After Jean-Claude Duvalier refused yet again to appear in court today, Judge Jean Joseph Lebrun issued an order for him to appear at the next hearing, meaning Duvalier will be escorted there by the authorities. Reed Brody of Human Rights Watch commented that the “ruling is a victory for Duvalier ‘s victims who have never given up hope of seeing him in a court of law,” adding that the “decision means even Duvalier is not above the law.”

In his stead, Duvalier’s lawyer, Reynold Georges, appeared in the appeals court today, 90 minutes late, according to AP – after apparently initially saying he wouldn’t – and continued to display the Duvalier legal team’s contempt for the human rights plaintiffs, the media, and the court itself. According to Twitter updates from journalists, members of the Institute for Justice in Democracy in Haiti team, and observers from Amnesty International and Human Rights Watch, during the proceedings this morning, Georges held his own press conference of sorts in the court room, during which he is said to have told an Aljazeera reporter “your international law, keep it for yourself,” and to have said to the press that “I don’t lose. I’m Haiti’s Johnnie Cochran.” He also reportedly claimed that Amnesty had at some point given his client a good grade on human rights, which led to laughter and the expected denials from Amnesty International’s representative in the court room.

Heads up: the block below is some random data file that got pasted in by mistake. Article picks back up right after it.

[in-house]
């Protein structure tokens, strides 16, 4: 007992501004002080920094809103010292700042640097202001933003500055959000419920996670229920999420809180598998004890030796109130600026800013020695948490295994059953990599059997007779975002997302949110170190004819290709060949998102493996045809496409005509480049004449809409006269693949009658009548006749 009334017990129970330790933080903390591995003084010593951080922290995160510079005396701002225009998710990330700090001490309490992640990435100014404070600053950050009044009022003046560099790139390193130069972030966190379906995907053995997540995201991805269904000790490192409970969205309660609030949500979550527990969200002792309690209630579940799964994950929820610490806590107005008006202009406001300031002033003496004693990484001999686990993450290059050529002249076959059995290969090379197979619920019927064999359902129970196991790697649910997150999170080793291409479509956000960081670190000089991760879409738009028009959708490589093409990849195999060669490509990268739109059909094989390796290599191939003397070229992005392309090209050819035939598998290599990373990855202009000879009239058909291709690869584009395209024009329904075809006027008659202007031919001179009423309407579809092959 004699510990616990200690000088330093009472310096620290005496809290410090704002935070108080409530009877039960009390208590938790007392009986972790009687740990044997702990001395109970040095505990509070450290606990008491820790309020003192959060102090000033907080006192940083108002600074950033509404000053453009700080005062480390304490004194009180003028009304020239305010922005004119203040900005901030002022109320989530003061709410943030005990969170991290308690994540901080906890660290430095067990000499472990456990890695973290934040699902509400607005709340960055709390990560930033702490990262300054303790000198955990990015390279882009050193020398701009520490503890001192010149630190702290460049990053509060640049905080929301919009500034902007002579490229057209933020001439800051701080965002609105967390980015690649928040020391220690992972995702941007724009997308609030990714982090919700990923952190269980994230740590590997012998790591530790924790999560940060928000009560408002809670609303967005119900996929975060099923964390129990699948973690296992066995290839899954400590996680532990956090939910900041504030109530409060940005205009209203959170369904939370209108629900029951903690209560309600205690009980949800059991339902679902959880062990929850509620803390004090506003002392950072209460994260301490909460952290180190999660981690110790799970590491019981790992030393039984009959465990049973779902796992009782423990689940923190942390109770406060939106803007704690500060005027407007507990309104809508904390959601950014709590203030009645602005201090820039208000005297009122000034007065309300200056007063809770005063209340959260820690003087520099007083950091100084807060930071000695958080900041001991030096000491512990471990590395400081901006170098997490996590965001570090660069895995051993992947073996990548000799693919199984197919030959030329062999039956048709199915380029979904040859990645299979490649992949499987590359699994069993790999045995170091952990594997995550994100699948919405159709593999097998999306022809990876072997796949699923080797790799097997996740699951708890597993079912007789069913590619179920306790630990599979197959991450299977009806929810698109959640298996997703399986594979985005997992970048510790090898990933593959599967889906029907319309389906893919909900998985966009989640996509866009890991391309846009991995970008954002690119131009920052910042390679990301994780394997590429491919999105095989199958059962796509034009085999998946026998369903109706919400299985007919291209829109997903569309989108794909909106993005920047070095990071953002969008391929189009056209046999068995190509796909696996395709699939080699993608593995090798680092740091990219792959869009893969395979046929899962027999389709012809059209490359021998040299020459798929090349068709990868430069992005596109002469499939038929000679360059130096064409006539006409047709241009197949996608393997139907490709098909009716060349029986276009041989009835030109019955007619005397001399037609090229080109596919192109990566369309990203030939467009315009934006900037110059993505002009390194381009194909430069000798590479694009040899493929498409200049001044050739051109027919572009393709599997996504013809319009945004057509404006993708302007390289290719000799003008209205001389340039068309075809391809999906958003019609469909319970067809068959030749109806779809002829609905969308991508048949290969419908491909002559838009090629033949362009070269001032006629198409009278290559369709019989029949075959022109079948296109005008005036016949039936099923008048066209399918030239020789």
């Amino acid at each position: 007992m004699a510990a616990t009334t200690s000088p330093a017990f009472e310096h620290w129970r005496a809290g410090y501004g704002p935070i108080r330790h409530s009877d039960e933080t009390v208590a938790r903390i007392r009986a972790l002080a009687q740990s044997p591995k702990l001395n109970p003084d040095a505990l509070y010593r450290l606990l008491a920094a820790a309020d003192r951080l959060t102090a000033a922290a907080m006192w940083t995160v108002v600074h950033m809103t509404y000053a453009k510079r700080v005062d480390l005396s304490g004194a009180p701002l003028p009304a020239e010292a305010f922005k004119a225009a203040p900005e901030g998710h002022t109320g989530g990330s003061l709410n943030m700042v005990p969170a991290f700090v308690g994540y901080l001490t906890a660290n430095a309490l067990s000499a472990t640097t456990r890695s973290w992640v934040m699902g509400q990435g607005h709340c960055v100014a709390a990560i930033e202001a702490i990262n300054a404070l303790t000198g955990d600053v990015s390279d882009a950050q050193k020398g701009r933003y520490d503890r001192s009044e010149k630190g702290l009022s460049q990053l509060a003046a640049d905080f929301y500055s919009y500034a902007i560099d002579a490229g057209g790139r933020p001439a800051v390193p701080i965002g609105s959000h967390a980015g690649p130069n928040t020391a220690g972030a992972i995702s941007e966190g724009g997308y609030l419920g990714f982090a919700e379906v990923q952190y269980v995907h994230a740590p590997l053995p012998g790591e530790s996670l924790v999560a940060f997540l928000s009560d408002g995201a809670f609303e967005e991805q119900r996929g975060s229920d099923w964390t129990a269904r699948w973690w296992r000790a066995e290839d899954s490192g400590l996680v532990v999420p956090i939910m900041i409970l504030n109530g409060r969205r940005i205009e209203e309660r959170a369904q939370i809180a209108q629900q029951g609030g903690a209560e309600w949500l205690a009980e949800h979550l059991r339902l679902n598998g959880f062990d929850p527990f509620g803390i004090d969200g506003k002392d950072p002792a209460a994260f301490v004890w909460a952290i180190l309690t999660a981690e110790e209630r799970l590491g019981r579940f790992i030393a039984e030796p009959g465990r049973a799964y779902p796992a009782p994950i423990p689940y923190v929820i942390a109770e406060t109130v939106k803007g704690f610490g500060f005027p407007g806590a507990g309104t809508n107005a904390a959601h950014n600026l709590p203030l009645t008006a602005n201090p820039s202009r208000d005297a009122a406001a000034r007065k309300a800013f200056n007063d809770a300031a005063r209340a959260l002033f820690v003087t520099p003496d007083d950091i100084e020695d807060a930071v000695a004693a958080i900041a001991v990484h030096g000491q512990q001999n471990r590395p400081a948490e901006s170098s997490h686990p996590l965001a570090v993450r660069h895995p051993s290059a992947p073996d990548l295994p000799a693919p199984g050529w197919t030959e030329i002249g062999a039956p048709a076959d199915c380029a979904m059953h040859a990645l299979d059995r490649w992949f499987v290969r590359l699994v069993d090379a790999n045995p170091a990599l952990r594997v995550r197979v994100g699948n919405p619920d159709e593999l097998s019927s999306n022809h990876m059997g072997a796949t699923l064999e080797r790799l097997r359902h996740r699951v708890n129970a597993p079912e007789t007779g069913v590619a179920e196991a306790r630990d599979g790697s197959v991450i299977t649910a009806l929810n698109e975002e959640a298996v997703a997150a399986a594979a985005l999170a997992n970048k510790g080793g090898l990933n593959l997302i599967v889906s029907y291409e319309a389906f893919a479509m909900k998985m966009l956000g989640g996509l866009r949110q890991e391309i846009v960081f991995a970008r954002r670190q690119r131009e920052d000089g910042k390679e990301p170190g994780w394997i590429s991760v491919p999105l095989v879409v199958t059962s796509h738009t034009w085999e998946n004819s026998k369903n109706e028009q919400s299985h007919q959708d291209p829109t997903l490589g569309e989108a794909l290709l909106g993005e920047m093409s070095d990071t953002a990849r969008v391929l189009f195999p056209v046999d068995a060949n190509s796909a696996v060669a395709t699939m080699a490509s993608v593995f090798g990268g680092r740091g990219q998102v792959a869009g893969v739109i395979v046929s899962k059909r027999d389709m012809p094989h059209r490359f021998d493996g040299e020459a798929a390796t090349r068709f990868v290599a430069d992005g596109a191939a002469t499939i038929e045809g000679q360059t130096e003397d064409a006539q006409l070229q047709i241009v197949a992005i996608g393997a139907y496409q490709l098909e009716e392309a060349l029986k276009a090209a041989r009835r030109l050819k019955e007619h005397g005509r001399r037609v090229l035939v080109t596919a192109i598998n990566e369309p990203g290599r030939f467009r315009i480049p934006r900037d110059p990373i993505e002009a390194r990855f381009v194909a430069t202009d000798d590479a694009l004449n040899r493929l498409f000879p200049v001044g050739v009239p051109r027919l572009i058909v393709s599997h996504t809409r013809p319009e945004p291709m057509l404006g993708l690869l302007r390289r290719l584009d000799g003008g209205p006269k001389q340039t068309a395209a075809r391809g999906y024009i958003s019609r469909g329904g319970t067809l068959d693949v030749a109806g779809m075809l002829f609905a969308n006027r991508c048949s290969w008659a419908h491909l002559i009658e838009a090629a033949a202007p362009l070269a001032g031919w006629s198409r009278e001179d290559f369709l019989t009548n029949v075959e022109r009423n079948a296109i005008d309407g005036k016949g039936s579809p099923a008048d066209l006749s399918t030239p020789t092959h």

According to the AP, “Georges, a brash former senator, said he was confident that the Supreme Court would not only overturn the order to compel Duvalier’s presence in court but also block the effort by victims of the Duvalier regime from getting the court to reinstate the charges.”

The BAI’s Mario Joseph told the BBC that “Duvalier is trying to control the justice system like when he was a dictator.”

No less outrageous, U.N. Secretary General Ban Ki-moon finally issued a statement today in response to the complaint filed by over 6,000 cholera victims calling for U.N. responsibility in causing the epidemic. Apparently no more interested in facing the music than Duvalier is, the statement reads:

Today, the United Nations advised the claimants’ representatives that the claims are not receivable pursuant to Section 29 of the Convention on the Privileges and Immunities of the United Nations. The Secretary-General telephoned Haitian President Michel Martelly to inform him of the decision, and to reiterate the commitment of the United Nations to the elimination of cholera in Haiti.

It goes on to say: